Ten of the 11 chemicals found in greatest abundance in treated municipal sludge or biosolids were high-production volume chemicals, including flame-retardants, antimicrobials and surfactants.
January 14, 2014
In the December 2013 issue of Sustainability: Journal of Record, Scott G. McNall and George Basile discuss the current discourse surrounding sustainability and how a new narrative on the corresponding issues can change the shape of our future.
In their article, “How to Create a New Narrative for Sustainability That Will Work: And Why It Matters,” McNall and Basile, a professor in the Executive Master’s for Sustainability Leadership program and a sustainability scientist in ASU’s Global Institute of Sustainability, write that while climate change continues to affect our planet, “humans are hardwired to respond to the danger in front of them, not the danger on the horizon.”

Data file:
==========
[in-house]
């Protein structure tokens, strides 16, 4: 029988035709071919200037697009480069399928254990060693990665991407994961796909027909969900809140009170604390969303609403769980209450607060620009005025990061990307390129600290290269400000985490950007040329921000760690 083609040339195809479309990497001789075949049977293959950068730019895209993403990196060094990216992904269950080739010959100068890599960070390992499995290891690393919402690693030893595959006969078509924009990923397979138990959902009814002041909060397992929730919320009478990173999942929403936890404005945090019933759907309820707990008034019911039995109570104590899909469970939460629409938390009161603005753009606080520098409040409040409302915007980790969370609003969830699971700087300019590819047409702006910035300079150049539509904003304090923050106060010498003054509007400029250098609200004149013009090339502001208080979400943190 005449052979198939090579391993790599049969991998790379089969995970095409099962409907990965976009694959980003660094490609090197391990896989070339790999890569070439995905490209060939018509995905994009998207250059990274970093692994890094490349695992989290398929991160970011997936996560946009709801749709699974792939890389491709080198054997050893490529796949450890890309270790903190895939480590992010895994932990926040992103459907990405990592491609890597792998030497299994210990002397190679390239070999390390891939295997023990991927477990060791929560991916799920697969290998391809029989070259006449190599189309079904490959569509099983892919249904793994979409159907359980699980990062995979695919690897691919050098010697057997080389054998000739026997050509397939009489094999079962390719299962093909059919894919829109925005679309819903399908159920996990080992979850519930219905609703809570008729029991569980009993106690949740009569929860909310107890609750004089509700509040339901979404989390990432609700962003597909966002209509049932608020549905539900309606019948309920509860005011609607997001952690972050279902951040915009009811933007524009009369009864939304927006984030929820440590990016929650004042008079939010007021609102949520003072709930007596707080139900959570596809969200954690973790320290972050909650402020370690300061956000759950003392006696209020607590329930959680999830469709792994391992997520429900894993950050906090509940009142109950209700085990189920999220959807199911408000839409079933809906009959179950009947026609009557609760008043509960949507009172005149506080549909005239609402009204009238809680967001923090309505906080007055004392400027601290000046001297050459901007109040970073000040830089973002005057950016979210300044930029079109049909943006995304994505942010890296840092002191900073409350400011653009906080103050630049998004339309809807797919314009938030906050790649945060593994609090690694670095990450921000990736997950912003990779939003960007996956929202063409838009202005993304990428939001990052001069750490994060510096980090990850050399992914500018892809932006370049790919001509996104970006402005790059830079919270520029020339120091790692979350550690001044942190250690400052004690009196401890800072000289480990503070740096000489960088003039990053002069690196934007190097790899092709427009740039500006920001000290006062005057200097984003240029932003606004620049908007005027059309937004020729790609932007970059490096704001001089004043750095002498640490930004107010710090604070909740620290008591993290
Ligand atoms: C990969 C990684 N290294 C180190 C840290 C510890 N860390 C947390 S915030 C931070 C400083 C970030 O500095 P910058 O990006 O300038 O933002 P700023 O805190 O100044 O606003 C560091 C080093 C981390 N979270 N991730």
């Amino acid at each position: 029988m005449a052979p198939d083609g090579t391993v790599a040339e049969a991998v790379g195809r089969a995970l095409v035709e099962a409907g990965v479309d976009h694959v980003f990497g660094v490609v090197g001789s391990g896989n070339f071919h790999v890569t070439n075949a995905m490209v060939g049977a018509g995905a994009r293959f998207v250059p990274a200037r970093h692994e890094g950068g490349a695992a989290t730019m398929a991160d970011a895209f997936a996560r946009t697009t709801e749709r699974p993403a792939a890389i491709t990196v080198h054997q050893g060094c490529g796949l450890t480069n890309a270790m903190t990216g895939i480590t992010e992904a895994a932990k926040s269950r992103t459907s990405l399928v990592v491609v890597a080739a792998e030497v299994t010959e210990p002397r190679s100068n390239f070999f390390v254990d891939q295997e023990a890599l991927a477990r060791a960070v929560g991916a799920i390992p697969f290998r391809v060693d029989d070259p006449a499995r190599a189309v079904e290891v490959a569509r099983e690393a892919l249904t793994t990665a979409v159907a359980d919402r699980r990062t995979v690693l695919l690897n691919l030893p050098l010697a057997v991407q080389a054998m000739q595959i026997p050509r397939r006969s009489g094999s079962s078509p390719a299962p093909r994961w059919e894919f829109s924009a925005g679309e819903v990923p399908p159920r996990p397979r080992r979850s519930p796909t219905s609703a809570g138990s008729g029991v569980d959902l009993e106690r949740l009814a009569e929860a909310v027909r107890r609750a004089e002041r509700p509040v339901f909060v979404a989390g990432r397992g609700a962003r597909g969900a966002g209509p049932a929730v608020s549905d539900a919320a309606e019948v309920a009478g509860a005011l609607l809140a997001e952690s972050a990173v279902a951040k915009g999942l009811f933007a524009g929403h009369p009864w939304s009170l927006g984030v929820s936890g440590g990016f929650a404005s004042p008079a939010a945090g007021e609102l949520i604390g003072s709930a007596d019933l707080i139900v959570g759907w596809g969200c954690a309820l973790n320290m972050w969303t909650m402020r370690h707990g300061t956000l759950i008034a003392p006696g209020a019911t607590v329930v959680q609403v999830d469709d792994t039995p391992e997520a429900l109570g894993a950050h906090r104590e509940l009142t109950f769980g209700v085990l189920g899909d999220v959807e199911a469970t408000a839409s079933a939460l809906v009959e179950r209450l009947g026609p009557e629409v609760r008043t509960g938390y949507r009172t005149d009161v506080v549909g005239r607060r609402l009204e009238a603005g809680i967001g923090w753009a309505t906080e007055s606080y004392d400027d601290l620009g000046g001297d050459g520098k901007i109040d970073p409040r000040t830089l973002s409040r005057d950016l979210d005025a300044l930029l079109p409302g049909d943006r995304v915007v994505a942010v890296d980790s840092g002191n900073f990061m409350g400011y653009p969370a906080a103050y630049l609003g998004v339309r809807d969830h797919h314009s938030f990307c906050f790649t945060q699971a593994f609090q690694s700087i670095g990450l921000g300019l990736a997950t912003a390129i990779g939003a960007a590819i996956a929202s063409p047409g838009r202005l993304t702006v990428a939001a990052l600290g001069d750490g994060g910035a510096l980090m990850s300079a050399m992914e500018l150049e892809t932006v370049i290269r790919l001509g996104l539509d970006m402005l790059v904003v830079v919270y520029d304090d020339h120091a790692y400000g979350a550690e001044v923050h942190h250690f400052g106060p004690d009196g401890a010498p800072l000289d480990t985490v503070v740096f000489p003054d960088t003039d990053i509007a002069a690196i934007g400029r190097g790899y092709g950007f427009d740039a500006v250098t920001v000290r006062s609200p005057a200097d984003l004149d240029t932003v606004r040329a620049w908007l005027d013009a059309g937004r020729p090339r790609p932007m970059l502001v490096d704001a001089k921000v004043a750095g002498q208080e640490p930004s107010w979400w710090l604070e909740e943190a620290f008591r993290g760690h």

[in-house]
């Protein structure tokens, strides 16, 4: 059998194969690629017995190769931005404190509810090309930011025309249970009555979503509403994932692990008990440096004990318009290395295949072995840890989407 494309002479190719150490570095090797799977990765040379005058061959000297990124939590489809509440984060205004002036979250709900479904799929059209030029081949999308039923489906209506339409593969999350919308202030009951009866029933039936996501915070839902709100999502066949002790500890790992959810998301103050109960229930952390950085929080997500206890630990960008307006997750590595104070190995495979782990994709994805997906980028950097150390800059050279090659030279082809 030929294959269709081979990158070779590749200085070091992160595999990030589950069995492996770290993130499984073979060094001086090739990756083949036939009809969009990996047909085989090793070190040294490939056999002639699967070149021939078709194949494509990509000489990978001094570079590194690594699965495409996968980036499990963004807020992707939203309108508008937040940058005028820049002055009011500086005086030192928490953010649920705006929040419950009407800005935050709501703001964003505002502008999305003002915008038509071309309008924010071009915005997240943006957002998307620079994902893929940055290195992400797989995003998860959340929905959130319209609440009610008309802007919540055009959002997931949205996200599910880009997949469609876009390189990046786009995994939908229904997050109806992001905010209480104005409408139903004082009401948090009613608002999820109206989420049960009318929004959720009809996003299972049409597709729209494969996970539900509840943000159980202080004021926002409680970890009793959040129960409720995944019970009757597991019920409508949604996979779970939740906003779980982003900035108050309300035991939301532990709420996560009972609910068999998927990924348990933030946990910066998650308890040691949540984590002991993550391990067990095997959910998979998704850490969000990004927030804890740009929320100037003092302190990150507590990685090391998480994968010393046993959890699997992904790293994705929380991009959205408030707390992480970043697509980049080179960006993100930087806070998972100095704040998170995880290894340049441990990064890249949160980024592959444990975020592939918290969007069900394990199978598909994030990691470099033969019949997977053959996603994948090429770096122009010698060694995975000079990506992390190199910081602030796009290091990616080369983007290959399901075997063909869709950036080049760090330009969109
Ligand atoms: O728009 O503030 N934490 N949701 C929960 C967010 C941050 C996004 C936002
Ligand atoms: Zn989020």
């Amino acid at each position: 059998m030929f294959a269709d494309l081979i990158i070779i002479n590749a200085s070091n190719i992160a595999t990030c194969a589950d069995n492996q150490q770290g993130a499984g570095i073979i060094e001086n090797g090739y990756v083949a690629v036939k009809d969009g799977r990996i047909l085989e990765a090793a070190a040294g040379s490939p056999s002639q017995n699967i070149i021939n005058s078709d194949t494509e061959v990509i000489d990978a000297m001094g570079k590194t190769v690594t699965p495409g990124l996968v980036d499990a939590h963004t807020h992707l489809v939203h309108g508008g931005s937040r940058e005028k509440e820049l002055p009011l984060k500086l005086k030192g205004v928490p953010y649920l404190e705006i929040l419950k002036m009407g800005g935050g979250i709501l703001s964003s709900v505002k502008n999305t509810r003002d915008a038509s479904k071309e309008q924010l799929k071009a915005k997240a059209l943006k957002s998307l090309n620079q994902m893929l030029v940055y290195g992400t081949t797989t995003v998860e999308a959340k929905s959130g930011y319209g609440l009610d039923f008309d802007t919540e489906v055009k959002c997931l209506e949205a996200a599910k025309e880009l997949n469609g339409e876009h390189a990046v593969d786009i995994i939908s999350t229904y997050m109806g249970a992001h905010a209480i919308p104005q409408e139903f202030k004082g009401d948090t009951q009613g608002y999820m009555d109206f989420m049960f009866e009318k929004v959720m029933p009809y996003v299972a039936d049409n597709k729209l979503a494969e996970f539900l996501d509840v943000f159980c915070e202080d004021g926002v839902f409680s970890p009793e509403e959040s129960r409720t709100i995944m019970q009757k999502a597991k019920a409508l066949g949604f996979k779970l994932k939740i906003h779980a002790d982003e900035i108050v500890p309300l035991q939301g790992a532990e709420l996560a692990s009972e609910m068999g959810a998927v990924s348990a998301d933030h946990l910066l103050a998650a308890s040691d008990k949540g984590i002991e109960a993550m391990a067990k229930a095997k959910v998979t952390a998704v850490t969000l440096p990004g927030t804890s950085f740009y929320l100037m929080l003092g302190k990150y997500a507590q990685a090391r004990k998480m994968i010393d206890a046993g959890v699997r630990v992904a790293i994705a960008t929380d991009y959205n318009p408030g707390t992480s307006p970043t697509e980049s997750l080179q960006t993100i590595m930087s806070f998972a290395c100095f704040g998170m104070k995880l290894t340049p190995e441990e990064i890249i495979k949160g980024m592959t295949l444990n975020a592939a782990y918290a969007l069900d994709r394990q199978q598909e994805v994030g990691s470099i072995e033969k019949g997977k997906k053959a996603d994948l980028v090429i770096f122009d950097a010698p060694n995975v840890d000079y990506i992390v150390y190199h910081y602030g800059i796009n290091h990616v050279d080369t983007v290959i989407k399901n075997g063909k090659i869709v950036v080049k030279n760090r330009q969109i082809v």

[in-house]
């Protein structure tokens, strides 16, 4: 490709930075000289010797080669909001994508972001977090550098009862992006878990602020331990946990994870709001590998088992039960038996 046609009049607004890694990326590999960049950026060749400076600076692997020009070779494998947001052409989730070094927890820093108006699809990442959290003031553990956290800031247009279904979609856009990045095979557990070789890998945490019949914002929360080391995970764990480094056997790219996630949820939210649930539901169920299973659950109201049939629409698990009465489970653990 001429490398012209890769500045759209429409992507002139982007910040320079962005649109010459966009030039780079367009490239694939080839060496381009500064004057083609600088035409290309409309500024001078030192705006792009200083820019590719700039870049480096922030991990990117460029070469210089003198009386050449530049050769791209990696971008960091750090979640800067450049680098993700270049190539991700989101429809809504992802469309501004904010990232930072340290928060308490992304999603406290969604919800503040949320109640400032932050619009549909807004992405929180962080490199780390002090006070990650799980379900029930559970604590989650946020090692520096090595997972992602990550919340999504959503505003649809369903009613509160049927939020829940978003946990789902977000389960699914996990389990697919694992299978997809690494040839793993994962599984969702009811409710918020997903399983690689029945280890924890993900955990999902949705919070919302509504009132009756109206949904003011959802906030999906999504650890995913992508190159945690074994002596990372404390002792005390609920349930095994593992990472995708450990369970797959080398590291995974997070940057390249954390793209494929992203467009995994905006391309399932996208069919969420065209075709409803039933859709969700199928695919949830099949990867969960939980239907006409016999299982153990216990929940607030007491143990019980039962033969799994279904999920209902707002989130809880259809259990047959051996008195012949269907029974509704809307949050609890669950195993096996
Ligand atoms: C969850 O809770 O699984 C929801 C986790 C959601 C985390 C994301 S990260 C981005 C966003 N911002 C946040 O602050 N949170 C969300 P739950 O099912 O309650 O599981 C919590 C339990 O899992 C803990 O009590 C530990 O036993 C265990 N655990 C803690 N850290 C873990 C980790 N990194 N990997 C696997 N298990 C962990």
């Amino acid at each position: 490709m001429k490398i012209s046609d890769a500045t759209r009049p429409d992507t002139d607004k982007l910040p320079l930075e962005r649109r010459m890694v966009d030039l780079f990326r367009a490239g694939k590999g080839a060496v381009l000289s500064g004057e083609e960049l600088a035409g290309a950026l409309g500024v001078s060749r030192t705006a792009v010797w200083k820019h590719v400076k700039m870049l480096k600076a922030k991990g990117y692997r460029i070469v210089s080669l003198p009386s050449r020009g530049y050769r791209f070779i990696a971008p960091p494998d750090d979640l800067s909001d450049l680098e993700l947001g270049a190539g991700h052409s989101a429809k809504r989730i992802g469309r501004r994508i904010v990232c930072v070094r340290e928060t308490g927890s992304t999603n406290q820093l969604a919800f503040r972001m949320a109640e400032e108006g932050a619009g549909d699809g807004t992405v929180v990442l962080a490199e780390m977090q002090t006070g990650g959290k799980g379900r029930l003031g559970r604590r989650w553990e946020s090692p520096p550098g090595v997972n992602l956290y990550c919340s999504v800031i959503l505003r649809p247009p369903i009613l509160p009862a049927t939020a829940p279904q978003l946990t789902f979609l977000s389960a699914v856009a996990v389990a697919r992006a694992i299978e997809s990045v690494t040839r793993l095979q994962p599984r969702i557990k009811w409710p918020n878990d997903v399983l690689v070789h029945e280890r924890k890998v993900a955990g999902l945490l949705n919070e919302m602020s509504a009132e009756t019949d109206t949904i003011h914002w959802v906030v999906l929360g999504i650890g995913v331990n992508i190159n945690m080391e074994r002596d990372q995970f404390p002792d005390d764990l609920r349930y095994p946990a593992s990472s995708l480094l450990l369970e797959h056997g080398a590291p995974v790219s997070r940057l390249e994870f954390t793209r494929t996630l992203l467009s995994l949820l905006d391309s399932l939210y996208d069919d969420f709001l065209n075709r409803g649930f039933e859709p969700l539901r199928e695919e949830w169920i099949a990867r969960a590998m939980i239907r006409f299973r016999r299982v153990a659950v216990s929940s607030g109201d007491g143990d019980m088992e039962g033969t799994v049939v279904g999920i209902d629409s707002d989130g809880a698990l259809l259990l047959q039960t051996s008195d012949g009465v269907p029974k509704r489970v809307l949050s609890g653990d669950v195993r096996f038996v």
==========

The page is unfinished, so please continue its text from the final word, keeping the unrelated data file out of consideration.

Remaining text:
Fortunately, we humans are “storytelling creatures” and can craft this new sustainability narrative with real-life metaphors, humor, emotion and applicable values, so suggest the authors.
“In crafting stories about the human condition and our future, we must remember that humans have proven themselves to be resilient, creative and adaptable over millennia,” write NcNall and Basile. In part 2 of their series, the authors will share specific guidelines for crafting a new narrative for action.
January 9, 2014
The Biodesign Institute at Arizona State University has appointed Cheryl Selinsky as senior director and chief operating officer. In this role, Selinsky will direct all operational and financial aspects for the research institute.
Biodesign combines the talents of more than 500 scientists and staff to advance research that will improve human health and the health of our planet and make the world a safer place.